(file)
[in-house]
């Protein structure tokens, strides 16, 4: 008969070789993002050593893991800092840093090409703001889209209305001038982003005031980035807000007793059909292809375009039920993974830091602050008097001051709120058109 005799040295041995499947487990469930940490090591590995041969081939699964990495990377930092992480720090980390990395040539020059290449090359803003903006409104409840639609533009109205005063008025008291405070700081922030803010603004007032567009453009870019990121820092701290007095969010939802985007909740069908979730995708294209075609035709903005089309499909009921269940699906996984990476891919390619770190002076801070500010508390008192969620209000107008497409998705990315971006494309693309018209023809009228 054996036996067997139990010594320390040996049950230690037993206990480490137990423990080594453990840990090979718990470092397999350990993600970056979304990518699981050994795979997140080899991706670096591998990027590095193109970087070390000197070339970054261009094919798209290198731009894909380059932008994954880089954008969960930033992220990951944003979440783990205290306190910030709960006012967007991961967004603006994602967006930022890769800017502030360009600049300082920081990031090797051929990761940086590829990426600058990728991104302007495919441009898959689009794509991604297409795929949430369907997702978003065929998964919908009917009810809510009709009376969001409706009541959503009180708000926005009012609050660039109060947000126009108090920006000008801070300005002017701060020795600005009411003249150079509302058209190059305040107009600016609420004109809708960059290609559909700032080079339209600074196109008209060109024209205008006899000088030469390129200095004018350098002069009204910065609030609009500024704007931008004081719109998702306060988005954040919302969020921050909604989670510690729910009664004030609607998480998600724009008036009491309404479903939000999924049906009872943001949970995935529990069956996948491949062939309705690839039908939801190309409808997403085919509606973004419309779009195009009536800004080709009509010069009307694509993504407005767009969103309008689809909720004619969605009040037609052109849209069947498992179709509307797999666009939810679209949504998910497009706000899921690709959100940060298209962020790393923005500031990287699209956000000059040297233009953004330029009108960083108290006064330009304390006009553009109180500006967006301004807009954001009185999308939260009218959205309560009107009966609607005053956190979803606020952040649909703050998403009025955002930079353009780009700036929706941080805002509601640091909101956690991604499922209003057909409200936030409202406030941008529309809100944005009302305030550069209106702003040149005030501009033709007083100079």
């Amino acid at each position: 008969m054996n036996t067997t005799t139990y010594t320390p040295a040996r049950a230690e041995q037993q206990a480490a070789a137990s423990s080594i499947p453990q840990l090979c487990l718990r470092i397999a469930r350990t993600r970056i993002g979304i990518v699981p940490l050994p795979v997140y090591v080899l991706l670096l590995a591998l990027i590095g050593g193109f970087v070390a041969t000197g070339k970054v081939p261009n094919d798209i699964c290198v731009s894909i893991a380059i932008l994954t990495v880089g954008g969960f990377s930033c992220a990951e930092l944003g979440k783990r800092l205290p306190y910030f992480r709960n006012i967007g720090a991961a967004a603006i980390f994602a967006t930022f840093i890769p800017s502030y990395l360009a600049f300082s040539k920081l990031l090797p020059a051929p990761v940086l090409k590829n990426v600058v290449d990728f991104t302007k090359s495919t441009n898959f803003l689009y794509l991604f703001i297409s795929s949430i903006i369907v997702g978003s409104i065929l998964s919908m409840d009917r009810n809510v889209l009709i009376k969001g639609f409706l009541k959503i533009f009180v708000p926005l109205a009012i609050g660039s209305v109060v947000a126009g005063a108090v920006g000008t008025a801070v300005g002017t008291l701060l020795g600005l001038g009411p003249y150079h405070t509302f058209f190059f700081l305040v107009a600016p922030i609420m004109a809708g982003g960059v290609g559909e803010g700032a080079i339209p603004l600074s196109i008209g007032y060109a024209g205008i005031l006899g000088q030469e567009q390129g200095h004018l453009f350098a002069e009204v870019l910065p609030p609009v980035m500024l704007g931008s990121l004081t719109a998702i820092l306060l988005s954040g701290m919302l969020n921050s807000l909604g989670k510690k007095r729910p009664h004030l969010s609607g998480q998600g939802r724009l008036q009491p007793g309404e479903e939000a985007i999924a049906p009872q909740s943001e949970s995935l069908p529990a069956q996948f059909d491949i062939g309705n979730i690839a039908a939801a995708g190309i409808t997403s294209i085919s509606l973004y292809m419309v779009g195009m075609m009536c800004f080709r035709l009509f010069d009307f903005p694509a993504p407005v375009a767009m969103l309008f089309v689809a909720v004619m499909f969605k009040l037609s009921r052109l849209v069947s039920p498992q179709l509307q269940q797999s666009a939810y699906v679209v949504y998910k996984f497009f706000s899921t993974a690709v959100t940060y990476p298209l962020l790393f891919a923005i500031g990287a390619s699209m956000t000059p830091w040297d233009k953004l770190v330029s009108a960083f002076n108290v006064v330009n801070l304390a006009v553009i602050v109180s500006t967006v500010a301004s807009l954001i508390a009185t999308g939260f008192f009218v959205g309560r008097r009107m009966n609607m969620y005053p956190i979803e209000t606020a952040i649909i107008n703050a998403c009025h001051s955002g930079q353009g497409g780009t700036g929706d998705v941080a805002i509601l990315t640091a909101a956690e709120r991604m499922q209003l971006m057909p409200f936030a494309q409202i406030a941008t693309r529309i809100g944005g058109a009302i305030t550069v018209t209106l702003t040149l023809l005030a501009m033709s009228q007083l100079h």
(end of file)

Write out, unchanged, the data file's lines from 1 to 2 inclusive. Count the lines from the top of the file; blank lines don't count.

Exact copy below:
[in-house]
């Protein structure tokens, strides 16, 4: 008969070789993002050593893991800092840093090409703001889209209305001038982003005031980035807000007793059909292809375009039920993974830091602050008097001051709120058109 005799040295041995499947487990469930940490090591590995041969081939699964990495990377930092992480720090980390990395040539020059290449090359803003903006409104409840639609533009109205005063008025008291405070700081922030803010603004007032567009453009870019990121820092701290007095969010939802985007909740069908979730995708294209075609035709903005089309499909009921269940699906996984990476891919390619770190002076801070500010508390008192969620209000107008497409998705990315971006494309693309018209023809009228 054996036996067997139990010594320390040996049950230690037993206990480490137990423990080594453990840990090979718990470092397999350990993600970056979304990518699981050994795979997140080899991706670096591998990027590095193109970087070390000197070339970054261009094919798209290198731009894909380059932008994954880089954008969960930033992220990951944003979440783990205290306190910030709960006012967007991961967004603006994602967006930022890769800017502030360009600049300082920081990031090797051929990761940086590829990426600058990728991104302007495919441009898959689009794509991604297409795929949430369907997702978003065929998964919908009917009810809510009709009376969001409706009541959503009180708000926005009012609050660039109060947000126009108090920006000008801070300005002017701060020795600005009411003249150079509302058209190059305040107009600016609420004109809708960059290609559909700032080079339209600074196109008209060109024209205008006899000088030469390129200095004018350098002069009204910065609030609009500024704007931008004081719109998702306060988005954040919302969020921050909604989670510690729910009664004030609607998480998600724009008036009491309404479903939000999924049906009872943001949970995935529990069956996948491949062939309705690839039908939801190309409808997403085919509606973004419309779009195009009536800004080709009509010069009307694509993504407005767009969103309008689809909720004619969605009040037609052109849209069947498992179709509307797999666009939810679209949504998910497009706000899921690709959100940060298209962020790393923005500031990287699209956000000059040297233009953004330029009108960083108290006064330009304390006009553009109180500006967006301004807009954001009185999308939260009218959205309560009107009966609607005053956190979803606020952040649909703050998403009025955002930079353009780009700036929706941080805002509601640091909101956690991604499922209003057909409200936030409202406030941008529309809100944005009302305030550069209106702003040149005030501009033709007083100079």